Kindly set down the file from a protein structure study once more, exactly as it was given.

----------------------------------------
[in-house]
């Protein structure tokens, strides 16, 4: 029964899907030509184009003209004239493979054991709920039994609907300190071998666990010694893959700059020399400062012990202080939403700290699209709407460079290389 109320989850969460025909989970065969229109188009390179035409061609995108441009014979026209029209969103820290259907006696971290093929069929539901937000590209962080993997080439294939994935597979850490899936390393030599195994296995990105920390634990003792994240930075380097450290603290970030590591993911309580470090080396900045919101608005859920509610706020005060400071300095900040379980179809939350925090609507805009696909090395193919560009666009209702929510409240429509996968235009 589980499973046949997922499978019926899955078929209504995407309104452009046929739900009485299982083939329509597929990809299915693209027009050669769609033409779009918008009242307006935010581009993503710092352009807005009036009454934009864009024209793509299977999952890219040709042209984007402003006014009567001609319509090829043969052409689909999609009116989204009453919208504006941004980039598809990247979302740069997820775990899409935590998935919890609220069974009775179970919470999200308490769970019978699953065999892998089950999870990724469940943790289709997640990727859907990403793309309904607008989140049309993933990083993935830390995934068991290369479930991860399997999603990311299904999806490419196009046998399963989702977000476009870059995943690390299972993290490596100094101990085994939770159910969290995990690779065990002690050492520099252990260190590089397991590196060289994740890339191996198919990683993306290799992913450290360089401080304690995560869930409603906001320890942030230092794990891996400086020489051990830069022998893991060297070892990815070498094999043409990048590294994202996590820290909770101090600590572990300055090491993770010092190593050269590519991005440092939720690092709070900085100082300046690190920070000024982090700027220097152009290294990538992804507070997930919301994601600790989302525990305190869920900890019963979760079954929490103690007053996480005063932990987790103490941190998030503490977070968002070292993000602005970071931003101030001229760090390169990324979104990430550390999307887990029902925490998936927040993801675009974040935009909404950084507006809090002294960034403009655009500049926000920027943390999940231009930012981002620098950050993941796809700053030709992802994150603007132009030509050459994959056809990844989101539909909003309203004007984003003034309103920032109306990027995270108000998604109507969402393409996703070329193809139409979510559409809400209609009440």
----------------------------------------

[in-house]
């Protein structure tokens, strides 16, 4: 029964899907030509184009003209004239493979054991709920039994609907300190071998666990010694893959700059020399400062012990202080939403700290699209709407460079290389 109320989850969460025909989970065969229109188009390179035409061609995108441009014979026209029209969103820290259907006696971290093929069929539901937000590209962080993997080439294939994935597979850490899936390393030599195994296995990105920390634990003792994240930075380097450290603290970030590591993911309580470090080396900045919101608005859920509610706020005060400071300095900040379980179809939350925090609507805009696909090395193919560009666009209702929510409240429509996968235009 589980499973046949997922499978019926899955078929209504995407309104452009046929739900009485299982083939329509597929990809299915693209027009050669769609033409779009918008009242307006935010581009993503710092352009807005009036009454934009864009024209793509299977999952890219040709042209984007402003006014009567001609319509090829043969052409689909999609009116989204009453919208504006941004980039598809990247979302740069997820775990899409935590998935919890609220069974009775179970919470999200308490769970019978699953065999892998089950999870990724469940943790289709997640990727859907990403793309309904607008989140049309993933990083993935830390995934068991290369479930991860399997999603990311299904999806490419196009046998399963989702977000476009870059995943690390299972993290490596100094101990085994939770159910969290995990690779065990002690050492520099252990260190590089397991590196060289994740890339191996198919990683993306290799992913450290360089401080304690995560869930409603906001320890942030230092794990891996400086020489051990830069022998893991060297070892990815070498094999043409990048590294994202996590820290909770101090600590572990300055090491993770010092190593050269590519991005440092939720690092709070900085100082300046690190920070000024982090700027220097152009290294990538992804507070997930919301994601600790989302525990305190869920900890019963979760079954929490103690007053996480005063932990987790103490941190998030503490977070968002070292993000602005970071931003101030001229760090390169990324979104990430550390999307887990029902925490998936927040993801675009974040935009909404950084507006809090002294960034403009655009500049926000920027943390999940231009930012981002620098950050993941796809700053030709992802994150603007132009030509050459994959056809990844989101539909909003309203004007984003003034309103920032109306990027995270108000998604109507969402393409996703070329193809139409979510559409809400209609009440």